Mexico exporters urge government to respect foreign investors under new trade deal - Metro US

Mexico exporters urge government to respect foreign investors under new trade deal

Flags of Mexico, United States and Canada are pictured at a security booth at Zaragoza-Ysleta border crossing bridge, in Ciudad Juarez

MEXICO CITY (Reuters) – A top Mexican exporters’ group on Wednesday urged the government not to spook foreign investors after a number of disputes erupted over major projects in the run-up to the start of a new North American trade deal.

Wednesday marked the entry into force of the United States-Mexico-Canada Agreement (USMCA), which replaces the 26-year-old North American Free Trade Agreement (NAFTA) at a time of growing commercial tension within the continent.

President Andres Manuel Lopez Obrador has pushed for renegotiation of billions of dollars worth of contracts agreed under the last government. He also helped stop construction of a brewery in the border city of Mexicali by U.S. firm Constellation Brands, saying it jeopardized water supply.

The National Board of the Maquiladora and Export Manufacturing Industry (Index) warned that Mexico could be damaged by the Constellation Brands row and contractual disputes between the government and private energy providers.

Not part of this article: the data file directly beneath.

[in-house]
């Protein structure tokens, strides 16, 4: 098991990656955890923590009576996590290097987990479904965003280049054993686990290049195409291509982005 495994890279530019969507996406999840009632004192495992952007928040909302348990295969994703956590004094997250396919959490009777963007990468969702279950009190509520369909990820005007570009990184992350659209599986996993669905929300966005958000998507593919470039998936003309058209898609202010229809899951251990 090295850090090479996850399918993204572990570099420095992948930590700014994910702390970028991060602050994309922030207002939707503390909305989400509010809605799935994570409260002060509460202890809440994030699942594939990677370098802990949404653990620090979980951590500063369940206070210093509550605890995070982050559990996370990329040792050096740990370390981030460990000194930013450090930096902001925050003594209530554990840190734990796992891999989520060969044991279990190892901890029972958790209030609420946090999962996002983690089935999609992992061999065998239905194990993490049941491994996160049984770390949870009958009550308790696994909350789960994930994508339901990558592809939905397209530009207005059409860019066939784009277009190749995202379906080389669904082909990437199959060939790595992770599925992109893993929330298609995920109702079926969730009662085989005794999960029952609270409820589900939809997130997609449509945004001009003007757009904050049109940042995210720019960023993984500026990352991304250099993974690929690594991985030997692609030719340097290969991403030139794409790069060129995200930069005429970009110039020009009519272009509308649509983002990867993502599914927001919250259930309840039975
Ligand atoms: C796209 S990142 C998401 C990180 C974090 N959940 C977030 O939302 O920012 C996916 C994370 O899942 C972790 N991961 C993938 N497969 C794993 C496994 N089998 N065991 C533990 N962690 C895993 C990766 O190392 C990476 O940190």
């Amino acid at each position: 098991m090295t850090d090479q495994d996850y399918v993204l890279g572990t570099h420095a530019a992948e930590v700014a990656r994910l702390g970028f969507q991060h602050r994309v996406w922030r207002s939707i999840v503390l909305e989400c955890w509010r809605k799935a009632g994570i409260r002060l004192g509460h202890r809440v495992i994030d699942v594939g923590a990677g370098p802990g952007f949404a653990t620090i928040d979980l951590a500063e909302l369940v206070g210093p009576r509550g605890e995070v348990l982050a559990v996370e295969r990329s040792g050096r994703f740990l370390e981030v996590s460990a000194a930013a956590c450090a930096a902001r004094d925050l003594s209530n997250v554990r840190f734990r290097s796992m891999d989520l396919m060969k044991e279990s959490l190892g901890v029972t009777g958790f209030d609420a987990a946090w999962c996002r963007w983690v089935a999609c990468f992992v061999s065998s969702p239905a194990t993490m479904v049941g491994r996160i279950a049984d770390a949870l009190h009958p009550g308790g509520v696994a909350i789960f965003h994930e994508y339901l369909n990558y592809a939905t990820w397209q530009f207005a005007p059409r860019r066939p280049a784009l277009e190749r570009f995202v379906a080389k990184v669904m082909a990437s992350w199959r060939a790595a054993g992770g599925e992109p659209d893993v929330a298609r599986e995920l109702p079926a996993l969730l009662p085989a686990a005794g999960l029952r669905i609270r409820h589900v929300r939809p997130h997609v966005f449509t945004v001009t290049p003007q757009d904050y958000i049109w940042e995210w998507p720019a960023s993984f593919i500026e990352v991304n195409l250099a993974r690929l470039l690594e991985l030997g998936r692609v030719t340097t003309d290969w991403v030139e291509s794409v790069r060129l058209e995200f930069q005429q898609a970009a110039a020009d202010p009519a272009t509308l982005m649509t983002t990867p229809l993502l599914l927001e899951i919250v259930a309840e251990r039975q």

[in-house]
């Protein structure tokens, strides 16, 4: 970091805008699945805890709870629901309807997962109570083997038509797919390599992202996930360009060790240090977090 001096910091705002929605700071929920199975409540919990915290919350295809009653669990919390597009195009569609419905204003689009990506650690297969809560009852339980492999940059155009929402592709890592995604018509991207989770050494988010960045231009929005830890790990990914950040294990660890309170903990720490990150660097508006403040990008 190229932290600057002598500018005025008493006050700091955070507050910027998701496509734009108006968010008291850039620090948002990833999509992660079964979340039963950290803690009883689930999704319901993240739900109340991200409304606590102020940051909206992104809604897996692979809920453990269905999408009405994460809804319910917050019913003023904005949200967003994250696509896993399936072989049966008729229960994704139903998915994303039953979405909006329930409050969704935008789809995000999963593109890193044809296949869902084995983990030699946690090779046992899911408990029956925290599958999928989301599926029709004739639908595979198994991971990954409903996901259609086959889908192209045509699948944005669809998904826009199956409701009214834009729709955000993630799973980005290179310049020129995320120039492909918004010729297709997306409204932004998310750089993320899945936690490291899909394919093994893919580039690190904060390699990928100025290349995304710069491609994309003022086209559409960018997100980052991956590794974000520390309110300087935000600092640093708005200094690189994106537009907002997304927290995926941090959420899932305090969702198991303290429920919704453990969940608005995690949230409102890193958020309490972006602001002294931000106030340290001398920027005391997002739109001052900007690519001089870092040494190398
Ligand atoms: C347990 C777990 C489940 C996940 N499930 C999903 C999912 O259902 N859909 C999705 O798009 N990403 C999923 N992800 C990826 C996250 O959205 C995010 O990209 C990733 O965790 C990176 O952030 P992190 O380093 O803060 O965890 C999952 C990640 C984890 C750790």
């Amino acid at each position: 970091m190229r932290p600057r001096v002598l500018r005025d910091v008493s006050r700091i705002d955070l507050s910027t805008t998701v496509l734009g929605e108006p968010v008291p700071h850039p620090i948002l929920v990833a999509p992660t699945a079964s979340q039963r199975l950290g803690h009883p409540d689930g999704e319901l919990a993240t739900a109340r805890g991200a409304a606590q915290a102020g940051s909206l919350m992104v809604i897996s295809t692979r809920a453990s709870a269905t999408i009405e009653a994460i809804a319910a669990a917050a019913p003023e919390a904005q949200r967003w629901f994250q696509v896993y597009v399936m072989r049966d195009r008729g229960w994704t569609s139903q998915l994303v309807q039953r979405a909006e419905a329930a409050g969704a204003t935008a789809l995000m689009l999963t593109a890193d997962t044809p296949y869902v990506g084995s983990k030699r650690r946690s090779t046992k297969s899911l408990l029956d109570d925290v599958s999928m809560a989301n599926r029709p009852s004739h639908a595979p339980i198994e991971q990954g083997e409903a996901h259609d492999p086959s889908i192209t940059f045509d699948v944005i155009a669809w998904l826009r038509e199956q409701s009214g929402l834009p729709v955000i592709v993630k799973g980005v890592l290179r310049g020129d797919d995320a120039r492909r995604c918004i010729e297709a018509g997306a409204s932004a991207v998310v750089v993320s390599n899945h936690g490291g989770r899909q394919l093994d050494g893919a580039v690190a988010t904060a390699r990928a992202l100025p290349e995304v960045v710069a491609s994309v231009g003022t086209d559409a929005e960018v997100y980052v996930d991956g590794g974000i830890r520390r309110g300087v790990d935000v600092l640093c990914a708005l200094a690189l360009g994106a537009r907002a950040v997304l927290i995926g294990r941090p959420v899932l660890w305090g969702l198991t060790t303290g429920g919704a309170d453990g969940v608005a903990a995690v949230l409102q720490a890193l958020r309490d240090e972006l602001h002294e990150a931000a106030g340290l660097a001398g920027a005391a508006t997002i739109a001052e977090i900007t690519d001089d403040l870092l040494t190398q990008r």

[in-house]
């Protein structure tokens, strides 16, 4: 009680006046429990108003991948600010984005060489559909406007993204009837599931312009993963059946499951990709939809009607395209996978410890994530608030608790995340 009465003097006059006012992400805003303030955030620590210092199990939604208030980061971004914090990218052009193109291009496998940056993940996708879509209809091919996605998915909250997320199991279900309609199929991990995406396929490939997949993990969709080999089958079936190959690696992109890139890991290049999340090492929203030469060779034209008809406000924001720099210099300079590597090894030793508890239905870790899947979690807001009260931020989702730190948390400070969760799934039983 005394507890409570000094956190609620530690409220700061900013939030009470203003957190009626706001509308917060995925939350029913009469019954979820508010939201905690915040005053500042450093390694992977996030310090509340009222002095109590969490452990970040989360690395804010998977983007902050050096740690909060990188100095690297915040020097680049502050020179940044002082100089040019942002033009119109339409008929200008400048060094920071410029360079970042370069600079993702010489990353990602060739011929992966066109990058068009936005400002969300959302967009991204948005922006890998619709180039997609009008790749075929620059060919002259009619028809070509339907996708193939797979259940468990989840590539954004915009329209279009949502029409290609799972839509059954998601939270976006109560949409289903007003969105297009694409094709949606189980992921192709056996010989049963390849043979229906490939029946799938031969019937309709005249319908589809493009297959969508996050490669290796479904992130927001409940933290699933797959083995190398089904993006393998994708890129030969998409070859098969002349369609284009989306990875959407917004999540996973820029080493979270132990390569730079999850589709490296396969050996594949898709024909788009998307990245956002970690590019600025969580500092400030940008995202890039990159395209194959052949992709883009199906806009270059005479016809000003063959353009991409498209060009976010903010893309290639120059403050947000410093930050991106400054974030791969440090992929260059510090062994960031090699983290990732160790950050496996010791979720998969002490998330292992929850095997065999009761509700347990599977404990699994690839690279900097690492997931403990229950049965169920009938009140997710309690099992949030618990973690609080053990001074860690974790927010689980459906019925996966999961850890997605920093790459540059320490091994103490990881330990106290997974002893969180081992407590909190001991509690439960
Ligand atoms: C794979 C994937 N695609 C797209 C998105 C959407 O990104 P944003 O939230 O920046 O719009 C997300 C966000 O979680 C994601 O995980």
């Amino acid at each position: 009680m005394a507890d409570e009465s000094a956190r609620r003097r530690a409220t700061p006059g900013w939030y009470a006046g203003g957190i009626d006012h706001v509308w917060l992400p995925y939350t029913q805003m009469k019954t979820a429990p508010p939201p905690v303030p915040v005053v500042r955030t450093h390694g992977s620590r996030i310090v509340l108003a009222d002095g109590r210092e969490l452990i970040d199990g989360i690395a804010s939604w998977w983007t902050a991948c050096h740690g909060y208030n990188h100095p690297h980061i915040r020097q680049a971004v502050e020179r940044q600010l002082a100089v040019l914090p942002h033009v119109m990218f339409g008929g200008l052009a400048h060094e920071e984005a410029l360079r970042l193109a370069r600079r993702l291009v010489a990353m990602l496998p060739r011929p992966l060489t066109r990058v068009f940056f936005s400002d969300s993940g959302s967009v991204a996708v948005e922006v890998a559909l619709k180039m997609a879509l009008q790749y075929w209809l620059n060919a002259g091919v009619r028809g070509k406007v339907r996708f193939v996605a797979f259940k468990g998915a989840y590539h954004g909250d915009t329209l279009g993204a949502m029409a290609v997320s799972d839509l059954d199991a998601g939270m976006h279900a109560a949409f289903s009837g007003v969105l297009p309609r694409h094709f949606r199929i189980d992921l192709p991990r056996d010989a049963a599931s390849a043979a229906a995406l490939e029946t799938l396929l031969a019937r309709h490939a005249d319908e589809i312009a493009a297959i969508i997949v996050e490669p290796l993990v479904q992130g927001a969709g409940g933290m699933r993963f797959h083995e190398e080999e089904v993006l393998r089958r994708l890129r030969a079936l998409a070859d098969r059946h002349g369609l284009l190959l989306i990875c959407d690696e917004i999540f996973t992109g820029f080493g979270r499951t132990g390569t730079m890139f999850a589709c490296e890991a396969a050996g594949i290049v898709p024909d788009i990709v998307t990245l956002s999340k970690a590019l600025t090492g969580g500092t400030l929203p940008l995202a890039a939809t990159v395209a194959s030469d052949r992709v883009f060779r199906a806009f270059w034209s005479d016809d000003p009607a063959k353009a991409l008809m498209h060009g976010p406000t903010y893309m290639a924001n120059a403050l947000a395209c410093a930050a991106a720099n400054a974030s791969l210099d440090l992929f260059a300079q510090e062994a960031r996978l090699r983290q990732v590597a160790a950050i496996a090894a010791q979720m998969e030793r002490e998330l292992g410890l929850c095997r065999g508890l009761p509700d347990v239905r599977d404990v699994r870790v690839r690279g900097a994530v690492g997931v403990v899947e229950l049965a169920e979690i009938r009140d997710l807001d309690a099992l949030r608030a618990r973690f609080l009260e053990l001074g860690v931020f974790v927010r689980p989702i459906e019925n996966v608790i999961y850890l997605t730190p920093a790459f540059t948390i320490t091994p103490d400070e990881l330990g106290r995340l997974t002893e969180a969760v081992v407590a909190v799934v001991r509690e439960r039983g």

“As Mexico we have to watch the messages we send abroad. The Constellation Brands issue and the changes to the rules of the game in the energy sector, among others, cause uncertainty and mistrust, and there must be trust for there to be investment,” Index president Luis Aguirre told a videoconference. The $1.4 billion Constellation Brands <STZ.N> brewery was nearing completion when the project was halted by a March referendum against the plant which the president had encouraged.

The company and the government say they aim to reach an alternative agreement, but the news alarmed economic analysts.

Lopez Obrador has also argued that corruption skewed energy sector contracts in favor of private companies.

Aguirre said foreign direct investment into the export sector should increase “significantly” in the wake of USMCA’s start provided authorities follow the group’s recommendations.

(Reporting by Sharay Angulo; Editing by Dave Graham and David Gregorio)

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